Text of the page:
Monday, July 16, 2018
Books

Review: Atkins' 'Slow Burn' a sizzling serving of Spenser

Boston is burning.

At the beginning of Slow Burn, the fifth novel by Ace Atkins in Robert B. Parker's Spenser series, it has been a year since a nine-alarm fire destroyed Holy Innocents Catholic Church, in Boston's South End.

The boarded-up church was no longer active, but three firefighters died in the blaze. One of them, Pat Dougherty, was the best friend of firefighter Jack McGee, who braces private investigator Spenser at his gym. McGee believes the fire was arson, even though the Boston Fire Department's investigation was inconclusive, and he also believes it's connected to dozens of arson fires set since then all over the South Boston and South End neighborhoods, now erupting almost daily.

Spenser protests to McGee that he's not a forensics guy. " 'I don't need more samples and microscopes,' he said. 'I'll pay you 'cause you know the worst people in the city. Some scum who'd do something like this.' "

Spenser can't argue with that description of his acquaintances, and besides, if you know Parker's enduring hero, you know he can't resist a crime that smells of coverup. McGee doesn't want to "make waves" in the fire department — he's a captain with a nice pension — so Spenser will have to tread carefully as he digs into the fire. But degree of difficulty is just the kind of challenge he loves.

At first, questioning members of the local criminal community gets him nowhere. Longtime mob guy Vinnie Morris, once an employee of Spenser's late nemesis Joe Broz and now a crime boss in his own right, offers an honor-among-thieves defense: " 'What's the world coming to?' Vinnie said. 'Joe Broz did a lot of bad things. Killed a lot of people. But he'd never have burned a church. Or hurt a Boston firefighter.' "

Even a career arsonist called Tommy Torch, whom Spenser questions at a Massachusetts prison, denies involvement, explaining his reason: " 'You catch that guy and he gets life,' he said. 'If he's lucky. If he's unlucky, Boston Fire will find him first.' "

Spenser gets more cooperation from members of a group called the Sparks, whose hobby (in some cases passion) is going to fires and watching the firefighters, supporting them with food and drinks and studying how they work. Many of them hoped to be firefighters themselves but didn't make the cut; others simply see the people who fight fires as heroes.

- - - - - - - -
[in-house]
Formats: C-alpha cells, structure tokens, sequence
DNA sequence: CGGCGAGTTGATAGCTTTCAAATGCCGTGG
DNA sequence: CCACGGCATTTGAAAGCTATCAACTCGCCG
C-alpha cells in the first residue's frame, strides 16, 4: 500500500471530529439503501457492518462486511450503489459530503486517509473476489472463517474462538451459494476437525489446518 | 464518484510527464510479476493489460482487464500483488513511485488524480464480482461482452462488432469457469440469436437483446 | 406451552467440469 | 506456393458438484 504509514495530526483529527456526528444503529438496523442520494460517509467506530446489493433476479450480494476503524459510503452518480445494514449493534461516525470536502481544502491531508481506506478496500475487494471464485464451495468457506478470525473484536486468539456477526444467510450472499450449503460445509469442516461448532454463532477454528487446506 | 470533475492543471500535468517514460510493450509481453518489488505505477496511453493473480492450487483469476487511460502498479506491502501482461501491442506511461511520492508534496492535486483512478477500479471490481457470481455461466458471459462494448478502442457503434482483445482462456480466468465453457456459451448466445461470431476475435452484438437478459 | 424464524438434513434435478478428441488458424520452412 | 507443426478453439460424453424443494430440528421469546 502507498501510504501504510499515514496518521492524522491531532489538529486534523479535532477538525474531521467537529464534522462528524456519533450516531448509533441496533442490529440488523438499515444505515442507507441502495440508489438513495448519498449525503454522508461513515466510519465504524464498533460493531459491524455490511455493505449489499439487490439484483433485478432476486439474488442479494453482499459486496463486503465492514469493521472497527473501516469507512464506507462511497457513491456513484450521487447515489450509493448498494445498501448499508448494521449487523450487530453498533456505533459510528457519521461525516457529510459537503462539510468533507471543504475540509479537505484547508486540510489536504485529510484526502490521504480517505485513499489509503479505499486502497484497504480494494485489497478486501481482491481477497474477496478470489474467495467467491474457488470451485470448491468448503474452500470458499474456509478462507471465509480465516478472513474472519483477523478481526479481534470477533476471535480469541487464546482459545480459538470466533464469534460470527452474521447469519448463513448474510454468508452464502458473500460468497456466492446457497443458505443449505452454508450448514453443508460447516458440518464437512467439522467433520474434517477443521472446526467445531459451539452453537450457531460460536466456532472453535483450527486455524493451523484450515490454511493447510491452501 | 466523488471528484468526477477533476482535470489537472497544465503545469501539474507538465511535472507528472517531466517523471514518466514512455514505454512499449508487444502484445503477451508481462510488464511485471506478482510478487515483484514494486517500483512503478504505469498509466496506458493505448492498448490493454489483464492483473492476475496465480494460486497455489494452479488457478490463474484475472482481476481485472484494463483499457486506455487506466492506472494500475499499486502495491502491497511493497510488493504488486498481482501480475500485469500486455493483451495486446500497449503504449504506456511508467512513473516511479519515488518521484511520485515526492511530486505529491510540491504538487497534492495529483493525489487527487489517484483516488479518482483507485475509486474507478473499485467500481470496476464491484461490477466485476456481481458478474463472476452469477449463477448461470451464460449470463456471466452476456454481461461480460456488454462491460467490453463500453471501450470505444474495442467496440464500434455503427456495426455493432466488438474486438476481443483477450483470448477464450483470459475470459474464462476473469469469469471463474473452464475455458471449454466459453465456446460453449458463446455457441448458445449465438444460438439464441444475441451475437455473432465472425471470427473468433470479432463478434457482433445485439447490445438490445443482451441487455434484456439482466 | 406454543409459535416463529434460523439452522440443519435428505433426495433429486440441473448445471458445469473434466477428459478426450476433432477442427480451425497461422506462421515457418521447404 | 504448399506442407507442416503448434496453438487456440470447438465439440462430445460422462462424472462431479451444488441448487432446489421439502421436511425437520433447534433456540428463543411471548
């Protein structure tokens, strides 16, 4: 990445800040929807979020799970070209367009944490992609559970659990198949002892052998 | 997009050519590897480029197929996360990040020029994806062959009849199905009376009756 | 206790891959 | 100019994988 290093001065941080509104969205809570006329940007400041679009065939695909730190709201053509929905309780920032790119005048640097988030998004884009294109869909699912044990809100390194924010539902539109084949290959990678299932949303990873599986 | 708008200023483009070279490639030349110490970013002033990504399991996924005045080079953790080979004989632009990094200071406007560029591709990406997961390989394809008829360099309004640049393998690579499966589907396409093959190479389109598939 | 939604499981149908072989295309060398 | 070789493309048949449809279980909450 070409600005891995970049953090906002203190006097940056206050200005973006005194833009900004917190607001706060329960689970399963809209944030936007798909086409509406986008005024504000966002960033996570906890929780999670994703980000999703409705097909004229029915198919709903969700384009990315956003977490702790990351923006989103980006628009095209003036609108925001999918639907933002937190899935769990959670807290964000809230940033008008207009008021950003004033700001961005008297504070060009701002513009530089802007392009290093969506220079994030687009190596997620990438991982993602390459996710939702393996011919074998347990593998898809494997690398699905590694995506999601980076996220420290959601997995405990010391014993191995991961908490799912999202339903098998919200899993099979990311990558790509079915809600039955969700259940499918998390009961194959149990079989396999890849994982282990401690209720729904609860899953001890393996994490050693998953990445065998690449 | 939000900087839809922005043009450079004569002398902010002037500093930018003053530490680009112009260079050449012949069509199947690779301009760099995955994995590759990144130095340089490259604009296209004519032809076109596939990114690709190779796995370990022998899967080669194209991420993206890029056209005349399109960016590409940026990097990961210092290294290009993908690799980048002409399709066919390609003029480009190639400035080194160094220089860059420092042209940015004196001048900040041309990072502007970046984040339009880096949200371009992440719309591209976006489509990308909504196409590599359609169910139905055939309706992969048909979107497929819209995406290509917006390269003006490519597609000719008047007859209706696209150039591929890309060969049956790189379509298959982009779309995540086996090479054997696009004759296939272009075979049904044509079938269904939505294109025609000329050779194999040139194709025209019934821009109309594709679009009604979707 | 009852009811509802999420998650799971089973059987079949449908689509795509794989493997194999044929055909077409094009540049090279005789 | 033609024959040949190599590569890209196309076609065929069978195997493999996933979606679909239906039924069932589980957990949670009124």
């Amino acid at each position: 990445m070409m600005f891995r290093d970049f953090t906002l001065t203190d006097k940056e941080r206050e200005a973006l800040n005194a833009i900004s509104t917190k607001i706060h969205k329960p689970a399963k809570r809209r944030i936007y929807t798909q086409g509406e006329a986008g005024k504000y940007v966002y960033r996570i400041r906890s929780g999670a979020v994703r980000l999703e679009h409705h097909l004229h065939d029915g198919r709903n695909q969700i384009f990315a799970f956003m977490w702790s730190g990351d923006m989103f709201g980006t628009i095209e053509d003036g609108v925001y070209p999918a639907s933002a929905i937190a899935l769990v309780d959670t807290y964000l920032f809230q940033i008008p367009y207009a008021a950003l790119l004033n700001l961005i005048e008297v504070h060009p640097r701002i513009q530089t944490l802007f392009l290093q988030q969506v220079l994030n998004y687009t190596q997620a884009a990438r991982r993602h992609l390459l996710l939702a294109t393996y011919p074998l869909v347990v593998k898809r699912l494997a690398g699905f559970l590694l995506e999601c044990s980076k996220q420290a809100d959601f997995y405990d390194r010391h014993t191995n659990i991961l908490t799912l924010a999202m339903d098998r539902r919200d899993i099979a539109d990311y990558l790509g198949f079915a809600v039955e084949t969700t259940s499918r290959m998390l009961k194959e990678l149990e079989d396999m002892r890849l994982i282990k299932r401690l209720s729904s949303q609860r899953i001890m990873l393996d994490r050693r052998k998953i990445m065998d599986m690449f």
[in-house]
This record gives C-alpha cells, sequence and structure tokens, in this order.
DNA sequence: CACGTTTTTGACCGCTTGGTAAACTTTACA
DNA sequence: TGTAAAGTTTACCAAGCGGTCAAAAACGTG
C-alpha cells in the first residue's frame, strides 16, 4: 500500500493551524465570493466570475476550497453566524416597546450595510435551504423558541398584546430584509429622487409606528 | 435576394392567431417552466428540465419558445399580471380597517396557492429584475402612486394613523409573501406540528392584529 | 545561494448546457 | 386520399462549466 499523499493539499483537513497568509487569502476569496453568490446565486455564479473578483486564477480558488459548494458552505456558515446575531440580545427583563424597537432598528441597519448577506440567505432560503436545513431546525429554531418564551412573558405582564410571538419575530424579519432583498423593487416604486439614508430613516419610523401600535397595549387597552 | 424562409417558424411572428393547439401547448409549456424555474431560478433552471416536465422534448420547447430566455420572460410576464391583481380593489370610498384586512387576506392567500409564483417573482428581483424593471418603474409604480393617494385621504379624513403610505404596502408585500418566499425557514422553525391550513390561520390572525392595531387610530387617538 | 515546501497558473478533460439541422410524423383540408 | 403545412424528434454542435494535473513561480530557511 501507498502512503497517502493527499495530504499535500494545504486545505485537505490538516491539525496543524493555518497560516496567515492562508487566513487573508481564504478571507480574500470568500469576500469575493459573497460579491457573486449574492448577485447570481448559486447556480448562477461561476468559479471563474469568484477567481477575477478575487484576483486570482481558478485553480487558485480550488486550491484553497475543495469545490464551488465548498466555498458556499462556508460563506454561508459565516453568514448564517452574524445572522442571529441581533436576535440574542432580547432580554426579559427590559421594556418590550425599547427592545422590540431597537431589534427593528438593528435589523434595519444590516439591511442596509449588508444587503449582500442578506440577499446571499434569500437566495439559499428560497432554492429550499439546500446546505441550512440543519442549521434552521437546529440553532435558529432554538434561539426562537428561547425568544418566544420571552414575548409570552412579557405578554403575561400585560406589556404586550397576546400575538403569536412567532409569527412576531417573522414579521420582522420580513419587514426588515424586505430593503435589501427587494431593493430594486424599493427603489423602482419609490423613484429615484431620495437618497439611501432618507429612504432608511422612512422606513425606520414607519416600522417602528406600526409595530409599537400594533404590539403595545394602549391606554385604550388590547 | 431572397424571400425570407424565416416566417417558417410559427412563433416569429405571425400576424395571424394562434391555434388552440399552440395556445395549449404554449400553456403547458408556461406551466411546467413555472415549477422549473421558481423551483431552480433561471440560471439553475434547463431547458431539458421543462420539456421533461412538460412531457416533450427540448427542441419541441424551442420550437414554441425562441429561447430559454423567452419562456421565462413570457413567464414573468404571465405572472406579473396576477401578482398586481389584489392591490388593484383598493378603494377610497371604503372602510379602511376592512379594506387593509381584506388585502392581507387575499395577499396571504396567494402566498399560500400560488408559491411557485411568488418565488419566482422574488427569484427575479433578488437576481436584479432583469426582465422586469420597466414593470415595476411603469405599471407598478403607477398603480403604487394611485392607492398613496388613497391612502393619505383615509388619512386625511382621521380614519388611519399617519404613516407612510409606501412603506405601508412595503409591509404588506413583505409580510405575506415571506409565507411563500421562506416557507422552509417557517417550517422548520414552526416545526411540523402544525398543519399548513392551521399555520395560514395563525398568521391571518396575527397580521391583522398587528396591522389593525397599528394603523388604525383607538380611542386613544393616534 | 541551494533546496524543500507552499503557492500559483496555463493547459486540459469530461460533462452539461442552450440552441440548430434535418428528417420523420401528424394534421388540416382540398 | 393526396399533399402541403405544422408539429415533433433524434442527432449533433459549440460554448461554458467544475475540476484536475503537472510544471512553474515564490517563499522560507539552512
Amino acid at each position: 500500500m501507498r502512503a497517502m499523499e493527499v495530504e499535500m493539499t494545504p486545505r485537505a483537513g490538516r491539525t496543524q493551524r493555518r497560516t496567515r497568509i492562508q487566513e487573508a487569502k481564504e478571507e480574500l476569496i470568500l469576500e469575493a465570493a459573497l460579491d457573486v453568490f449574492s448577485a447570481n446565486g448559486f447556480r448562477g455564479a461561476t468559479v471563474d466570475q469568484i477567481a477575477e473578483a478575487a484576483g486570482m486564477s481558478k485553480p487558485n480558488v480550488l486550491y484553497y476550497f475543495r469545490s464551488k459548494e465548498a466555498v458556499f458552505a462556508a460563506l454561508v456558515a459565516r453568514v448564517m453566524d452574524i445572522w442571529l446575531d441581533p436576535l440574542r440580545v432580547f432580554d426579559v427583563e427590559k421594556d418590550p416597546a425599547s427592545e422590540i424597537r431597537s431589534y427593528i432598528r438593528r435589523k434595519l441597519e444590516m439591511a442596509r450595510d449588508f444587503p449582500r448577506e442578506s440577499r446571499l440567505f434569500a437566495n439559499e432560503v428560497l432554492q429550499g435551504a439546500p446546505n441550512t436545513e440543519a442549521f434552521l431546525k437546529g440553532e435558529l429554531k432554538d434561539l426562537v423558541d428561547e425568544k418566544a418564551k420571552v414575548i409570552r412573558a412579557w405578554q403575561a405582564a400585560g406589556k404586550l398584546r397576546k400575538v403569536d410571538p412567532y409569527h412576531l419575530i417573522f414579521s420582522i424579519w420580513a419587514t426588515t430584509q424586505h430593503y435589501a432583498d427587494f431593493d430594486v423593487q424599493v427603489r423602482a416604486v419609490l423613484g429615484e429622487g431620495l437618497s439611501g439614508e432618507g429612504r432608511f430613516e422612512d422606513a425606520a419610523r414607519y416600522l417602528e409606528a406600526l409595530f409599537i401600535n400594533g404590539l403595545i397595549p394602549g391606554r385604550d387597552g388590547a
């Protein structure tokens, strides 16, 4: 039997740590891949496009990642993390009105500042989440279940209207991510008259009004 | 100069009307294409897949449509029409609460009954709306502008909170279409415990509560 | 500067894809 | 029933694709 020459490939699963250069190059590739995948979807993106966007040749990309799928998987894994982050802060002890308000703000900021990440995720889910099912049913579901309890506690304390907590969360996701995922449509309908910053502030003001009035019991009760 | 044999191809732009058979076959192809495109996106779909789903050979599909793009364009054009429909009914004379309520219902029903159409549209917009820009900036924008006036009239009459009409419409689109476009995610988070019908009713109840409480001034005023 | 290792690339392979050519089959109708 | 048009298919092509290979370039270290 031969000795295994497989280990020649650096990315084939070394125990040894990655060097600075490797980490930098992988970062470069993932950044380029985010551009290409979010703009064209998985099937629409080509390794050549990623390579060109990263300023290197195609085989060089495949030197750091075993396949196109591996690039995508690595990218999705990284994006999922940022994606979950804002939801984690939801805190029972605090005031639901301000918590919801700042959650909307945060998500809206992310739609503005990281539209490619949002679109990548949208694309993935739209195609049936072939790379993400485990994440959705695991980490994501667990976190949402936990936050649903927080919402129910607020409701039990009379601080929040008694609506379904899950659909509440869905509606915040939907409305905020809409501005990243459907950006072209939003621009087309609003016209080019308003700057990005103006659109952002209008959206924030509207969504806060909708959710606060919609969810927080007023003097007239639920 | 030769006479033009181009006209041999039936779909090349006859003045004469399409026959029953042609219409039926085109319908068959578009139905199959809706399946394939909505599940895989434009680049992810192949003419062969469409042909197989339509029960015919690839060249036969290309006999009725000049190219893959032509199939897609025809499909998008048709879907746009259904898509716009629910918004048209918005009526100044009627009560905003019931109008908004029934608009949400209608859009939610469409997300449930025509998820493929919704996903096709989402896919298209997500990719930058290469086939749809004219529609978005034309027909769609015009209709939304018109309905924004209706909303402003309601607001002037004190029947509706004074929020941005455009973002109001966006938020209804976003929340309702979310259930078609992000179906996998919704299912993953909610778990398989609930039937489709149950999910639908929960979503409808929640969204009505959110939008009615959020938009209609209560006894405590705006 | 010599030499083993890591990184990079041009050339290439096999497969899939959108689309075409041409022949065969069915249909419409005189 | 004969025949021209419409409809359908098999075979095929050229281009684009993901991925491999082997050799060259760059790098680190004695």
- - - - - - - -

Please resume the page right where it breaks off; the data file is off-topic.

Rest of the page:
Atkins intercuts the chapters from Spenser's point of view with occasional ones focusing on the unlikely arsonists, so the reader knows who they are and what their unusual motive is before the PI does. But that just adds to the suspense as Spenser draws closer — and the danger comes all to close to home for him.

Atkins, formerly a journalist at the Tampa Tribune and then-St. Petersburg Times, took over the Spenser series, at the behest of Parker's family and publisher, after the author died in 2010. (The sixth book in Atkins' own Quinn Colson series, The Innocents, will be published in July.)

Atkins has proved to be adept at maintaining Parker's signature wise-guy tone and hard-boiled hero. He weaves plenty of local flavor into Slow Burn, from Spenser's dinner with his ageless beloved, Susan Silverman, at Alden & Harlow in Cambridge (and his visits to many doughnut shops) to his brawl with a couple of thugs in the Greenway Market. In search of videos related to the fires, Spenser meets with real-life Boston TV reporter Hank Phillippi Ryan, who is not only an Emmy-winning investigative reporter but the acclaimed author of eight mystery novels. (She won the Mary Higgins Clark Award in 2012 for The Other Woman.)

Of course, many of the usual cast of characters appear in Slow Burn. Spenser shares banter with Susan, and with Hawk, his man-of-mystery ally: "Hawk and I had perfected our act long ago. We were the Martin and Lewis of beating the crap out of people."